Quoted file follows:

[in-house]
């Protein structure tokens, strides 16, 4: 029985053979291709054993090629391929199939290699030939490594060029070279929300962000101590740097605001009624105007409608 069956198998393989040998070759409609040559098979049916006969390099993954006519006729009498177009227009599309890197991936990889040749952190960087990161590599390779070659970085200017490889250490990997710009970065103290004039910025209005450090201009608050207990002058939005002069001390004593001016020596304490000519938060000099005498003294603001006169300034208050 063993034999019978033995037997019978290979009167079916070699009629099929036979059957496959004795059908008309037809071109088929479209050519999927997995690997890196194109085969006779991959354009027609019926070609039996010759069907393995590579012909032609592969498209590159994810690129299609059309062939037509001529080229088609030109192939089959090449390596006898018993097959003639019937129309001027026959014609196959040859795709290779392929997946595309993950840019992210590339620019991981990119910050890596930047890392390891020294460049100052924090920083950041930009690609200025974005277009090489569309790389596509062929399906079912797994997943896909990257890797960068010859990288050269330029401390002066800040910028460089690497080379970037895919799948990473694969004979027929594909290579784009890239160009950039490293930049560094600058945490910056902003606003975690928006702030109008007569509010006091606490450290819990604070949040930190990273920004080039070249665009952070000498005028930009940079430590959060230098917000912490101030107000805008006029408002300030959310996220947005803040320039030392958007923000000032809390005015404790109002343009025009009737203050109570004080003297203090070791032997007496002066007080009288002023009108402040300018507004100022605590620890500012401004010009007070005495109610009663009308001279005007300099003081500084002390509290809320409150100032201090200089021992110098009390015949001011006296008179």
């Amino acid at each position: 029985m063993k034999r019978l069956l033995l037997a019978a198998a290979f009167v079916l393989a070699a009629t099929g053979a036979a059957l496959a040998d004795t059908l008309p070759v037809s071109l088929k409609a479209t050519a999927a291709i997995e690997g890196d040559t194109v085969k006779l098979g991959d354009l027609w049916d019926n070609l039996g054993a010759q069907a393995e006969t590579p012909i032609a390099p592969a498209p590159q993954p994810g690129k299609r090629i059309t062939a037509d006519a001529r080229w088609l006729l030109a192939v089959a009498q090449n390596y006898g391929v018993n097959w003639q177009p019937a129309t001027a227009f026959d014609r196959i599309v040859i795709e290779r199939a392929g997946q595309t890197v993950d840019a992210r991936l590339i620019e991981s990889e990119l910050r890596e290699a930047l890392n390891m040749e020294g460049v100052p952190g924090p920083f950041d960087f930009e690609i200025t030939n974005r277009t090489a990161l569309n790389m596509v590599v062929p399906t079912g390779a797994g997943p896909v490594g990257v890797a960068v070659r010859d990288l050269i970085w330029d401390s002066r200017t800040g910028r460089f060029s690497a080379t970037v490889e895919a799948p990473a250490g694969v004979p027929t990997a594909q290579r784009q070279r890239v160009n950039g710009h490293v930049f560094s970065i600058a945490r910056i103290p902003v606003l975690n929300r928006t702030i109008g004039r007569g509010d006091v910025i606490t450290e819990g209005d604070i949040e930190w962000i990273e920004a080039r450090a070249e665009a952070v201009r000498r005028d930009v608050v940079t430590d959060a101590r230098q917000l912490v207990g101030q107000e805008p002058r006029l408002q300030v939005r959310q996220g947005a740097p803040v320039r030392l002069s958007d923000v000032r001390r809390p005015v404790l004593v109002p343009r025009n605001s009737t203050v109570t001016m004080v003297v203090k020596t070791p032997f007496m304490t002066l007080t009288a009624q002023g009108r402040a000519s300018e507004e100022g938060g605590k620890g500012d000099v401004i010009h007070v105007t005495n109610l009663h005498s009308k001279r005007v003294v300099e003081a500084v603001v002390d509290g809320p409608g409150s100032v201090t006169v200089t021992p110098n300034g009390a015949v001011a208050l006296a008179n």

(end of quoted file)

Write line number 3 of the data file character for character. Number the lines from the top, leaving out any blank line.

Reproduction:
């Amino acid at each position: 029985m063993k034999r019978l069956l033995l037997a019978a198998a290979f009167v079916l393989a070699a009629t099929g053979a036979a059957l496959a040998d004795t059908l008309p070759v037809s071109l088929k409609a479209t050519a999927a291709i997995e690997g890196d040559t194109v085969k006779l098979g991959d354009l027609w049916d019926n070609l039996g054993a010759q069907a393995e006969t590579p012909i032609a390099p592969a498209p590159q993954p994810g690129k299609r090629i059309t062939a037509d006519a001529r080229w088609l006729l030109a192939v089959a009498q090449n390596y006898g391929v018993n097959w003639q177009p019937a129309t001027a227009f026959d014609r196959i599309v040859i795709e290779r199939a392929g997946q595309t890197v993950d840019a992210r991936l590339i620019e991981s990889e990119l910050r890596e290699a930047l890392n390891m040749e020294g460049v100052p952190g924090p920083f950041d960087f930009e690609i200025t030939n974005r277009t090489a990161l569309n790389m596509v590599v062929p399906t079912g390779a797994g997943p896909v490594g990257v890797a960068v070659r010859d990288l050269i970085w330029d401390s002066r200017t800040g910028r460089f060029s690497a080379t970037v490889e895919a799948p990473a250490g694969v004979p027929t990997a594909q290579r784009q070279r890239v160009n950039g710009h490293v930049f560094s970065i600058a945490r910056i103290p902003v606003l975690n929300r928006t702030i109008g004039r007569g509010d006091v910025i606490t450290e819990g209005d604070i949040e930190w962000i990273e920004a080039r450090a070249e665009a952070v201009r000498r005028d930009v608050v940079t430590d959060a101590r230098q917000l912490v207990g101030q107000e805008p002058r006029l408002q300030v939005r959310q996220g947005a740097p803040v320039r030392l002069s958007d923000v000032r001390r809390p005015v404790l004593v109002p343009r025009n605001s009737t203050v109570t001016m004080v003297v203090k020596t070791p032997f007496m304490t002066l007080t009288a009624q002023g009108r402040a000519s300018e507004e100022g938060g605590k620890g500012d000099v401004i010009h007070v105007t005495n109610l009663h005498s009308k001279r005007v003294v300099e003081a500084v603001v002390d509290g809320p409608g409150s100032v201090t006169v200089t021992p110098n300034g009390a015949v001011a208050l006296a008179n």